transcending local or even national scales.
scientific arena: How can we understand the nature, causes, and
consequences of observed and predicted changes?
arena: Are these consequences good or bad; should we be attempting
to do anything about them?
arena: Assuming we should do something, how can and should effective
action be taken?
This still leaves us with a huge potential
scope, so we'll be selective about issues. Our direction
of inquiry will evolve according to interests and questions that
arise over the term, but here are three tightly interlaced themes that I
propose as pivots for our discussion. Each has to do with situations
where global changes are bringing us, willy-nilly, into terrain
that is new to human experience:
Course Structure and Expectations:
population and sustenance in a global ecosystem context: Global
population is increasing almost as rapidly as it ever has; every
moment, a new, all-time record is set for the number of humans in
existence. At the same time, birth rates are falling almost everywhere.
Food production has increased dramatically, but may be levelling
off. Most habitable parts of the world are already populated,
most good farmland is already farmed. We live in a global
economy, so population growth and its consequences are global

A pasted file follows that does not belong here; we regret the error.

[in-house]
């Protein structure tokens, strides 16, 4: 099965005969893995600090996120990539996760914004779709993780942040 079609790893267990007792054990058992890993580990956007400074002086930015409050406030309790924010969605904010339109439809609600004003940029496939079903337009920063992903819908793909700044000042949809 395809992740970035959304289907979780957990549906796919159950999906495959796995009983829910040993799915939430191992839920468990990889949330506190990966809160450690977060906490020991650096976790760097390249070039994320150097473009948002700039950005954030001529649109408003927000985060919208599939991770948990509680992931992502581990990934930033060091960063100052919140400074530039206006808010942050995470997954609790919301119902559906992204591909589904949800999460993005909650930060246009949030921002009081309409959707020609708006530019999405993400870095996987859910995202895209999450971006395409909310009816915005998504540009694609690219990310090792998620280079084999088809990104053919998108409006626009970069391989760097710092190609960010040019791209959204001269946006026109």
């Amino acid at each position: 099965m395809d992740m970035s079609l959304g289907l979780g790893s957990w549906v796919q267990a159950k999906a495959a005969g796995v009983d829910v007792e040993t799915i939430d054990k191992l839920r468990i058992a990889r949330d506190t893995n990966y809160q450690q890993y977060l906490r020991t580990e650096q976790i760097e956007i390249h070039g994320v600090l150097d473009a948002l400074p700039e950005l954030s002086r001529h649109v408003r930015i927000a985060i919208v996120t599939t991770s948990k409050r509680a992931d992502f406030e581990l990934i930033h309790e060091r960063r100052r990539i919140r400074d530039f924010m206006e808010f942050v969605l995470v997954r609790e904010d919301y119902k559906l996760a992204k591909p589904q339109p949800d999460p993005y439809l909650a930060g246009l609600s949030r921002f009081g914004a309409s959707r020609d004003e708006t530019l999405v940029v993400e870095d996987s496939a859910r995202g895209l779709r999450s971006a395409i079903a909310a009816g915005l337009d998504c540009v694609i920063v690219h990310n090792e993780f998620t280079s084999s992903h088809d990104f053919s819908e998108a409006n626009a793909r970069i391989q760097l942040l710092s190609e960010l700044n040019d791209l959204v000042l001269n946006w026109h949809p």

issues. Can global food production be adequate for a growing
population AND sustained? What are the effects/costs for global
change: Climate has changed dramatically over earth's history.
Human actions are now clearly driving climate change in a novel way, and we are entering climate regimes
new to modern humans (though not new to earth history). Details are
uncertain and consequences are difficult to predict, but the
influence of climate on human well-being and natural ecosystem
function is fundamental. Climate functions at an inherently global
scale; individual or local actions, alone, will not make much
of biodiversity: There have been several (six or so) episodes of
global mass extinction over the history of life. We are well into
another, and it is unique in being primarily human-caused. It's
almost impossible to estimate rates of global loss of biodiversity
because we don't even know how many species exist, nor do we have a
very clear sense of what the consequences will be. So what?.
You are responsible for making
this class work for you; 'passive participation' does not make sense
or make sense. I expect each of you to pursue information
on your own, bring your questions and discoveries to the class
discussion, take positions and make arguments, listen to and critique
those of your classmates. I am happy to let the class discussion
(within some bounds) follow your interests and initiatives IF you take
responsibility for making this happen.
Attendance is essential; I expect
you to be in class unless
emergencies or health prevent it. If you know you will be unable to
attend, make every effort to let me know in advance. HOWEVER, it is YOUR
job to make sure, when you miss class, that you are aware of new
assignments, get assignments to me on time, do readings, etc. Make sure
you talk to another class member about what went on in class, then come
to me with questions as necessary. Excessive absences will affect your
evaluation and can be grounds for failure; absences without prior
notification or excuse are particularly detrimental. Similar comments
pertain to lateness; be